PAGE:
When I was a young Catholic, we heard a lot about "the natural law." The natural law was the reason we were not permitted to use contraceptives, for example. Humans were not created by God with a packet of condoms in their pockets, and therefore contraceptives are unnatural and morally wrong. I never quite grasped the concept. If condoms are unnatural, what about penicillin? iPods? Popemobiles? We were urged not to think about it too much and leave it up to the moral theologians to decide what is natural and good, or artificial and evil.
The natural/artificial dichotomy continues to haunt our ethical lives. Is the genetic engineering of crops and animals natural or artificial? What about modification by selective breeding? Is human cloning immoral because it is unnatural? Is same-sex marriage unnatural? Can a sufficiently intelligent machine have moral rights? Is it morally permissible to "artificially" extend human lifetimes, perhaps even eliminate senescence altogether?
In all of these issues, the age-old distinction between natural and artificial lurks with a vexing tenacity. Even when not explicitly evoked, it remains embedded in our language and patterns of thought. I would submit that it is no longer useful as a guide to ethical action. For example, Roman Catholic opposition to contraceptives in the face of the AIDS pandemic in Africa may itself be deeply immoral.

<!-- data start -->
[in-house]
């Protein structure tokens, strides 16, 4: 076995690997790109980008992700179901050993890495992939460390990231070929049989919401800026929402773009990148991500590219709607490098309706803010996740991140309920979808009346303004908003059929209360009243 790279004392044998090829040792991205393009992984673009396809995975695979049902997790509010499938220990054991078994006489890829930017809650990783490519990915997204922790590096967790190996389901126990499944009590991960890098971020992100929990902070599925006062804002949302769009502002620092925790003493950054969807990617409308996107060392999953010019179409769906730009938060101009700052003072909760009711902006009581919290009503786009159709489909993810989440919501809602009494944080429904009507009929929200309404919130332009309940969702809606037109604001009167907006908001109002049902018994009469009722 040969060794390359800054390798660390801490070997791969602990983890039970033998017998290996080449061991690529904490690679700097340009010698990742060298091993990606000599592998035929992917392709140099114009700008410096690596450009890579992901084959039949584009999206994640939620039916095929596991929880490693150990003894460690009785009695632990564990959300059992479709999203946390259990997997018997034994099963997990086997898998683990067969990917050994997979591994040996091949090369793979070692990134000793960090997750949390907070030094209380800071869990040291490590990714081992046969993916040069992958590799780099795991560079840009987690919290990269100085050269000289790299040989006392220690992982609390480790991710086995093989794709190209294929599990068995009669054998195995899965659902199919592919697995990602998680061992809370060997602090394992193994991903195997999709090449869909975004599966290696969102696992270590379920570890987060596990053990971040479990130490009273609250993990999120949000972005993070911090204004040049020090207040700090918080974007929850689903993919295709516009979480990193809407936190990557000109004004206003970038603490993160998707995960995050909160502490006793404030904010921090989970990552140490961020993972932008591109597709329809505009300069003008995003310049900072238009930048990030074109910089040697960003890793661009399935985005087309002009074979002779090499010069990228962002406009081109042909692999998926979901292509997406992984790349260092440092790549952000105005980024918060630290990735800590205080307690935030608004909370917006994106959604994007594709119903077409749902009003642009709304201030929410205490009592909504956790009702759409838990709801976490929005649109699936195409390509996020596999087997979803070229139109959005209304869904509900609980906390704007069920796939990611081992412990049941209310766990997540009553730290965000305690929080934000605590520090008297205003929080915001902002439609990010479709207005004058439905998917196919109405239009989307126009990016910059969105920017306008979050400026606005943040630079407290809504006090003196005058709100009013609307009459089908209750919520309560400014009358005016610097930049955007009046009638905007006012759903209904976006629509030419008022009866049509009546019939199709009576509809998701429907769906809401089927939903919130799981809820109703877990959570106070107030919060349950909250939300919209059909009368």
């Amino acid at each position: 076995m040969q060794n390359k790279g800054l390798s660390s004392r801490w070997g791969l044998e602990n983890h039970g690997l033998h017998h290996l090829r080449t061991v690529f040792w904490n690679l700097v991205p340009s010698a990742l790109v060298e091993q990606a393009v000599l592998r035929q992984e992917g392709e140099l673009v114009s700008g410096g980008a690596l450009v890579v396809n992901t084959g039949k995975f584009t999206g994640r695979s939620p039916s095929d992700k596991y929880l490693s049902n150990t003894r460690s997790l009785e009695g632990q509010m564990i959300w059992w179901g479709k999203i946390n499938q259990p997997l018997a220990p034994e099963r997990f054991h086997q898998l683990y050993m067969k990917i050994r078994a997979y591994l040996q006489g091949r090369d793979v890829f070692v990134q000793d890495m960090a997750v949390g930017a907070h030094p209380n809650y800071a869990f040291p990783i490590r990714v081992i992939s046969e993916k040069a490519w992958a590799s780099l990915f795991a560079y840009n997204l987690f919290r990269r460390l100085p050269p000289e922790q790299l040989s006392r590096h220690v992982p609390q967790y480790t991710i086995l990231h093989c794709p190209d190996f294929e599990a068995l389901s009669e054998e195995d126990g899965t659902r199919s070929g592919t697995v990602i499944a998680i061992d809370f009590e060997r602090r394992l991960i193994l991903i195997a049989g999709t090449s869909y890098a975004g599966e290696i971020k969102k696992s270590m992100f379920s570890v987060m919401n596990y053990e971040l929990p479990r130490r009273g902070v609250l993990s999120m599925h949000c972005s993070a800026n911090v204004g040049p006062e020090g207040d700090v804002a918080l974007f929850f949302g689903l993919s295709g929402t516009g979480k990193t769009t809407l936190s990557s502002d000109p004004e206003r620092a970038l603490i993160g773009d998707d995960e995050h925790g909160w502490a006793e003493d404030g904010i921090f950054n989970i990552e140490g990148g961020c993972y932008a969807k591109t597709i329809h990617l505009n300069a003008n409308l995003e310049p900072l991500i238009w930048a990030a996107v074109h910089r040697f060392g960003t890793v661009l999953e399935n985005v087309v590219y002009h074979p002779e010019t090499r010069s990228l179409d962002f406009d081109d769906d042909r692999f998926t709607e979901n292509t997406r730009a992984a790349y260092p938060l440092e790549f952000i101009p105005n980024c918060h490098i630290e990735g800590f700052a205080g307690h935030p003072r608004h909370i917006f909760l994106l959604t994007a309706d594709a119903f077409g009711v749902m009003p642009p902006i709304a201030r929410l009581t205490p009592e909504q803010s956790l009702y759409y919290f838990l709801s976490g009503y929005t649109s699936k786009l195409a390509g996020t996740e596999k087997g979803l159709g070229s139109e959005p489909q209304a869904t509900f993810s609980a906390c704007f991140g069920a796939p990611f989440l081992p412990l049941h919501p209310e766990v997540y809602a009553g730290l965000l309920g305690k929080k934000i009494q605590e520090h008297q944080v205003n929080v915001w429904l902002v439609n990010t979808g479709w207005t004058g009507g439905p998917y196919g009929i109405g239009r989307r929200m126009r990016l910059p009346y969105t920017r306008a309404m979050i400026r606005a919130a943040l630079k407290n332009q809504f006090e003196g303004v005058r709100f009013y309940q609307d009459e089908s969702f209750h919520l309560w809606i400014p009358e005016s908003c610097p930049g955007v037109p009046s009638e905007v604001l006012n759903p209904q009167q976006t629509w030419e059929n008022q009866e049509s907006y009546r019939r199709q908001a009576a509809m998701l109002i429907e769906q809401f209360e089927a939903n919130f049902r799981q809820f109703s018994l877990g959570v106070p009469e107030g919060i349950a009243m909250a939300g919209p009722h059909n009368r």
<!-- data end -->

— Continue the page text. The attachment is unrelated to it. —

The natural/unnatural distinction as a basis for ethics had its origin at a time when the world was understood in the dual categories of nature/supernature, body/soul, matter/spirit. These dualities have been shown to be elusive, yet we still try to organize our lives as if they have relevance. In the coming century, natural/artificial distinctions will become increasingly difficult to maintain. It is time to lay a basis for ethics that makes no reference to "natural law."
(Tomorrow: One last meditation on this theme.)